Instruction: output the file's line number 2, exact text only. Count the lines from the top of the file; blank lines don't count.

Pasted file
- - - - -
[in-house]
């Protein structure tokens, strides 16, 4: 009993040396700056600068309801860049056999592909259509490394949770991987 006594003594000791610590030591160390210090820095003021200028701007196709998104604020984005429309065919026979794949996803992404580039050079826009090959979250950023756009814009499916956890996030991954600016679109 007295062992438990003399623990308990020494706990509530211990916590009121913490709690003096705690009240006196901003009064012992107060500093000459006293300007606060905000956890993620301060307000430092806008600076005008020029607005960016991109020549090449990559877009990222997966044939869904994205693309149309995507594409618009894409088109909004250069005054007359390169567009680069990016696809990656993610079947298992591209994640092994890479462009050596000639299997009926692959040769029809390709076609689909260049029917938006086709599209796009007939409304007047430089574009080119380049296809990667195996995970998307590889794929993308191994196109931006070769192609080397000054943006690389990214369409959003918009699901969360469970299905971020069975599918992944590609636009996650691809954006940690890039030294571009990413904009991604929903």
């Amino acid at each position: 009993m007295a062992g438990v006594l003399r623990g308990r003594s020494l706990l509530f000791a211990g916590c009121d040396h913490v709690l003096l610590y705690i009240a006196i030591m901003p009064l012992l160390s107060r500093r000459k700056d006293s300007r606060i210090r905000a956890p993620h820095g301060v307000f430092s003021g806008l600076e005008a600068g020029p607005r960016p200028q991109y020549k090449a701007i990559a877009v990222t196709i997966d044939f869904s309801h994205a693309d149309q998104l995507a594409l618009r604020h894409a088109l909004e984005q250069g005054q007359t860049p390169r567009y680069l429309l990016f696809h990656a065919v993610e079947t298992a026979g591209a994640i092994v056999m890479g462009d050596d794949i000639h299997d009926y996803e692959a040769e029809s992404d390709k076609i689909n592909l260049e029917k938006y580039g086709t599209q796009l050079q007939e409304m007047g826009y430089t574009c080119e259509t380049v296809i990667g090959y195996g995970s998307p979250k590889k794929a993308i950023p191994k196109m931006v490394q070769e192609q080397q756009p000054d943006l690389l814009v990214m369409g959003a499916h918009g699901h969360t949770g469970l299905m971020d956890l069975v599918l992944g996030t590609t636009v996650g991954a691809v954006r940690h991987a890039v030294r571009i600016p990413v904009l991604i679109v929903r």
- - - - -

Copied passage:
């Protein structure tokens, strides 16, 4: 009993040396700056600068309801860049056999592909259509490394949770991987 006594003594000791610590030591160390210090820095003021200028701007196709998104604020984005429309065919026979794949996803992404580039050079826009090959979250950023756009814009499916956890996030991954600016679109 007295062992438990003399623990308990020494706990509530211990916590009121913490709690003096705690009240006196901003009064012992107060500093000459006293300007606060905000956890993620301060307000430092806008600076005008020029607005960016991109020549090449990559877009990222997966044939869904994205693309149309995507594409618009894409088109909004250069005054007359390169567009680069990016696809990656993610079947298992591209994640092994890479462009050596000639299997009926692959040769029809390709076609689909260049029917938006086709599209796009007939409304007047430089574009080119380049296809990667195996995970998307590889794929993308191994196109931006070769192609080397000054943006690389990214369409959003918009699901969360469970299905971020069975599918992944590609636009996650691809954006940690890039030294571009990413904009991604929903």